The Romney Ceiling Myth

For months now, the political media have advanced the narrative that Mitt Romney is trapped under a ceiling of about 25% of the GOP primary electorate, that he can never win over the conservative wing. Hence the month-by-month hero worship (and inevitable disappointment) of Trump, Bachmann, Perry, Cain, and, now, Gingrich (please, please, please!). While it’s plenty fun to watch the GOP flail around, there is little support for the view that Romney “cannot” win the nomination.

The latest expression of glee came from DailyKos’s Jed Lewison, who writes:

“It’s very clear that the GOP field is very far from settled. To see a national poll less than two months from Iowa show the leading candidate with just 18% is remarkable and underscores the extent to which Republican voters are still shopping around for a candidate.” [my emphasis]

“Remarkable?” Hardly.

On this very day, four years ago, future GOP nominee John McCain was “trapped” under a support ceiling, clocking in at 15%.

Poll: Real Clear Politics

Eight years ago, from Nov 9 – 13, 2003, “the leading candidate” was Howard Dean, with just 14% of poll supporters.

CBS News Poll, Nov 9 - 13, 2003

Mr. Lewison could astutely point out that Presidents McCain, Kerry, and Dean all had extremely short terms in office. That is, “unsettled” polls so close to Iowa are correlated to eventual defeat of the nominee. It’s also worth remembering that the GOP has historically “locked in” its nominee much earlier in the process. In that sense, 2012 is unusual.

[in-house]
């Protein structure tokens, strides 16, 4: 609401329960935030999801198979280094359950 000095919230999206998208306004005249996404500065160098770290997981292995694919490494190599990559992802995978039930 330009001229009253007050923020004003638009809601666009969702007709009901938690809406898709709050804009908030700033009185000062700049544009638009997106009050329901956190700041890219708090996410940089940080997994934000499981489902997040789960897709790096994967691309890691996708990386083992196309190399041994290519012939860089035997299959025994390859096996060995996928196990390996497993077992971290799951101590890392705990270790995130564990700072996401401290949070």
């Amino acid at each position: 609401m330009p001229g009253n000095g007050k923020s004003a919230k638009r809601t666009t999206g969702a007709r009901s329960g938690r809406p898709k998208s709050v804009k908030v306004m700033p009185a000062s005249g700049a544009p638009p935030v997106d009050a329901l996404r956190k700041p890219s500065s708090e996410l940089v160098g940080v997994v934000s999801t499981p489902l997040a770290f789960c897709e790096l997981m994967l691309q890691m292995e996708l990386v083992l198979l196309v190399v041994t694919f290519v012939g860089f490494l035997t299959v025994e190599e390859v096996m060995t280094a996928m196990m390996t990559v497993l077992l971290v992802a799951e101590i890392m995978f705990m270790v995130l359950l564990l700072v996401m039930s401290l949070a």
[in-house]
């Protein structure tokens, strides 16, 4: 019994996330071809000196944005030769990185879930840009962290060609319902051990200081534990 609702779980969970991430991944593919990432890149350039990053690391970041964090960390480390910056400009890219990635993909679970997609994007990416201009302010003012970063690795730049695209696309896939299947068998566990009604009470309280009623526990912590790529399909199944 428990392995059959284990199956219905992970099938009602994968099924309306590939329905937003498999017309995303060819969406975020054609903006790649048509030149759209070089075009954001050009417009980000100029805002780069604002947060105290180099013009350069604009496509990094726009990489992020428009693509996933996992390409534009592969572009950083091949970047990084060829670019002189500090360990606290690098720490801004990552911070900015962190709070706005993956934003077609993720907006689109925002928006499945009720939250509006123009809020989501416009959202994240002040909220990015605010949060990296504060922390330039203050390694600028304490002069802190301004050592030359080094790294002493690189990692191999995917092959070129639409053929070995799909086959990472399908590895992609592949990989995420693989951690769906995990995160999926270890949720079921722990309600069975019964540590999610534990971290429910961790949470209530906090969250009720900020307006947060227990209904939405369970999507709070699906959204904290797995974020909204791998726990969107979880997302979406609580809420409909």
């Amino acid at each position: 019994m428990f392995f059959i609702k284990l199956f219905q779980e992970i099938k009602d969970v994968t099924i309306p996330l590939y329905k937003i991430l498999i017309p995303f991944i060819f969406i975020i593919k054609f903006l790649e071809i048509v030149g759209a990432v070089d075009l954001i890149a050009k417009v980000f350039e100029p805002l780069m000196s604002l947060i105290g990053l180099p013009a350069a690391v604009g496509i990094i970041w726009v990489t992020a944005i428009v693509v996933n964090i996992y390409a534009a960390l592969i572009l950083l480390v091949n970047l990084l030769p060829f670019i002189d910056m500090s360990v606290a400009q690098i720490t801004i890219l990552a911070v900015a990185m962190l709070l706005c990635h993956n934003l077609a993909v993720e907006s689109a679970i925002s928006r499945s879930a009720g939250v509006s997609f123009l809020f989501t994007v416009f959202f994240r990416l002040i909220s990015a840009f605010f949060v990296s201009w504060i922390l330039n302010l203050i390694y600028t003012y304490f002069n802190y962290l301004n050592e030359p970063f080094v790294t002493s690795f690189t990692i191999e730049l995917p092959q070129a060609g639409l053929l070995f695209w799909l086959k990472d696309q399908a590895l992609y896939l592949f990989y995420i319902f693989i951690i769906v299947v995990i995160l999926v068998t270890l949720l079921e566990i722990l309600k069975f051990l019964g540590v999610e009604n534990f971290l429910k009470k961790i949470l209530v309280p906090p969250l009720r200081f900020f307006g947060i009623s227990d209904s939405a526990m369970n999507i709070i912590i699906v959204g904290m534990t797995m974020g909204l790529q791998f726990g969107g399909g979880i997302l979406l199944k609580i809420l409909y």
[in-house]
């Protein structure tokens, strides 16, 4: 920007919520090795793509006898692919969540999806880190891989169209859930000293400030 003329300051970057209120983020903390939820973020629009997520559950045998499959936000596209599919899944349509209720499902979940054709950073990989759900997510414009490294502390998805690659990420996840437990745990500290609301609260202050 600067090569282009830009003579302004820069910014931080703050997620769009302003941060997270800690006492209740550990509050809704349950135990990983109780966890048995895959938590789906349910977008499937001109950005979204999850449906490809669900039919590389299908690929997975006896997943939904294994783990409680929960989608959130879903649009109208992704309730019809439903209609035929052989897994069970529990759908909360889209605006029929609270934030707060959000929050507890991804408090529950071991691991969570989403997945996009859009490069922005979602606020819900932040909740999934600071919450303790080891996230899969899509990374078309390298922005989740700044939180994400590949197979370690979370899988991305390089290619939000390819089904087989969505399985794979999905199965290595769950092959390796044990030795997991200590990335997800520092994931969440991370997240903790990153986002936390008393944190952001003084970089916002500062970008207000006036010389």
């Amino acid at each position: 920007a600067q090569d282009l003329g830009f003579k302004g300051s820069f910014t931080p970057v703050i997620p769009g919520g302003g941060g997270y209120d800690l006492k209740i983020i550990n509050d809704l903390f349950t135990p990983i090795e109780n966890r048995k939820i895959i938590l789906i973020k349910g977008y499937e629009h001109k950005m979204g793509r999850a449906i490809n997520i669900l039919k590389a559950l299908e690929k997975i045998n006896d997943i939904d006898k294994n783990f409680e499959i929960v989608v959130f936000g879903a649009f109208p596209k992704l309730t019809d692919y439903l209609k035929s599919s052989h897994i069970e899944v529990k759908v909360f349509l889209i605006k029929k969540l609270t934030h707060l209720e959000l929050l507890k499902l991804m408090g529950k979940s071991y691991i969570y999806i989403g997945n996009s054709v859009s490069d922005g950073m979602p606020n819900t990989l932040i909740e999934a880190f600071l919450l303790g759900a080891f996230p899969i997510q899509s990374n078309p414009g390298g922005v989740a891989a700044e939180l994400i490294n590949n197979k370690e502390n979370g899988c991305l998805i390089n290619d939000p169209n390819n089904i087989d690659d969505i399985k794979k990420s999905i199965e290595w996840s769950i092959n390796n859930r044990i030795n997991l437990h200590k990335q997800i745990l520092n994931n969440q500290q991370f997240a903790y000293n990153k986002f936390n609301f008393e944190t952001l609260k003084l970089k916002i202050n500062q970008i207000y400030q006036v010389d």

But there’s little reason to think that Romney cannot be the GOP nominee because of his poll standings today. As I discussed in a recent post, the White House still knows that Romney is the one to beat — though I think they’ll have a lot of trouble doing it.

(For betting folk — not that I am one — I would gladly take Romney as GOP nominee at 70% and would delightedly short Gingrich at Intrade’s current 11% chance of nomination. That Gingrich number is madness. I recommended a short of Mr. Cain at 9% pre-harassment scandal to friends about 3 weeks ago; it’s now at 4.5%. I would also take GOP to win the Presidency at its current 47% odds.)



  1. Bob Lamm says:

    I agree with you, Andrew. Very basic rule of politics: you can’t beat someone with no one. All the GOP flailing around, with a new and horrific conservative favorite every 10 minutes, won’t stop Romney unless someone actually can impress voters enough to beat Mitt in a bunch of key primaries. Romney can win them with 25% if the rest of the vote splits 10 ways. Or if lots of conservative voters who don’t care for Mitt actually don’t turn out because there’s no candidate they really like.

    The most plausible scenario I’ve seen so far for how Mitt could be stopped from winning the GOP nomination is a brokered convention. (I believe I read a piece by Nate Silver raising this possibility.) If Mitt actually entered the convention with, say, only 40 percent of the delegates committed to him–with other delegates committed to various candidates or uncommitted–there’s a chance of a revolt and even the selection of some candidate none of us are even talking about at the moment. But this scenario is a seriously long longshot.